Tazim: When I was in high school, I went with a bunch of my friends on a service trip to Kenya. Since I went to a high school that was almost completely caucasian, and not very racially or ethnically diverse, I thought my high school would benefit from exposure to these kinds of individuals who were from very different cultures and societies. I ended up connecting with a girl named Sharon in Kenya, and we were going to try and start a pen pal exchange. Although that didn’t work out, I thought this could serve as a model to break down the small bubbles that we live in, and teach students that the world is far bigger than what we think it is.
How does the matching process work?
Tazim: What is unique about our model is that it is a chapter based model where we have chapter leadership at each school, and they are responsible for recruiting and matching participants. The participants fill out a survey, in which we ask fun things like what are their favorite Millennium Development goals, how many hours do they want to spend on Globe Talk, and other questions that are geared towards their personality. Then the chapter leaders come together and match students based on different factors.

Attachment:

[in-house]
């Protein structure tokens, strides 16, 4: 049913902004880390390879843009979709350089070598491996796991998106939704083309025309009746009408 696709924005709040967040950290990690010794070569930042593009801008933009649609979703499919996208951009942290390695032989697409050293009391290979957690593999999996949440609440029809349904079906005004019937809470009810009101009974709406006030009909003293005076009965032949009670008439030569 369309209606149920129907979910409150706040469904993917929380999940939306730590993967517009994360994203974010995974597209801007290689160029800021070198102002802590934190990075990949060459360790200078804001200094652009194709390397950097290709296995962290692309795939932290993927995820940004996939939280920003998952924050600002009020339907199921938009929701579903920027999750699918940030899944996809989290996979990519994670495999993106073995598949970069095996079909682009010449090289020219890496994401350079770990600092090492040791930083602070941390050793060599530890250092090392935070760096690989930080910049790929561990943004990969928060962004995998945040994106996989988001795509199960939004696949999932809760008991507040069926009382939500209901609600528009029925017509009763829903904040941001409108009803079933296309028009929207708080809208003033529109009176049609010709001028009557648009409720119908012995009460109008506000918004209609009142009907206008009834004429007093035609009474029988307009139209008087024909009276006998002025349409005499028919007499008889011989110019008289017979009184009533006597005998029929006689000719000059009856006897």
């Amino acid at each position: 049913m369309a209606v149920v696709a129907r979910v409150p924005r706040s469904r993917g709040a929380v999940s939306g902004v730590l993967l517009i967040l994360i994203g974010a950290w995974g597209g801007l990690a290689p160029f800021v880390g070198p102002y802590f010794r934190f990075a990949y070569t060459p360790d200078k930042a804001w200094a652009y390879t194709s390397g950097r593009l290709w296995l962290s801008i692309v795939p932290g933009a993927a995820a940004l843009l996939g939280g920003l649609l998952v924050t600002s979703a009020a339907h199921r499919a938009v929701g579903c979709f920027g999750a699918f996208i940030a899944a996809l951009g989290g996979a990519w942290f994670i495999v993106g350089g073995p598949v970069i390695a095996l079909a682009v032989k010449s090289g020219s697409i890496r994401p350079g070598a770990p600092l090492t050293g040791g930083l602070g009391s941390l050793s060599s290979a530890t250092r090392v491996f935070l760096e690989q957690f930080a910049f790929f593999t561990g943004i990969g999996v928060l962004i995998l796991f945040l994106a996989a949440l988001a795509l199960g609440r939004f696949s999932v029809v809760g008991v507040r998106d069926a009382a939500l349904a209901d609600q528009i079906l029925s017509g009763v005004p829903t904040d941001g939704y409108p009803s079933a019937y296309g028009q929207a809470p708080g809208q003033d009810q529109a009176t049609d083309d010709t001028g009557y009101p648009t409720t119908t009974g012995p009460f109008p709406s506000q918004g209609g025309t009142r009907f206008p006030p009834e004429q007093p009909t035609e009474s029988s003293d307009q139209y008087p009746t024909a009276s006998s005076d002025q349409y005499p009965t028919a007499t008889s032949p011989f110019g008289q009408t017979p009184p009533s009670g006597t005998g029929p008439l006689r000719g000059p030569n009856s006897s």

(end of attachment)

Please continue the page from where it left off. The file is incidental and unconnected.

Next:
We have a Globe Talk ambassador who is the point of contact in our organization and helps facilitate the matching process. This year, the chapter leaders decided to match students based on their personalities. We chose to match students with opposing personalities. For example, we matched someone who likes to listen with someone who likes to talk. Matching opposite personalities also helps students interact with people who think differently or have a different worldview than them. They don’t necessarily have to accept that view, but it opens their eyes to other opinions and ways of thinking. Currently, we have 56 students in two chapters, New York and Madrid.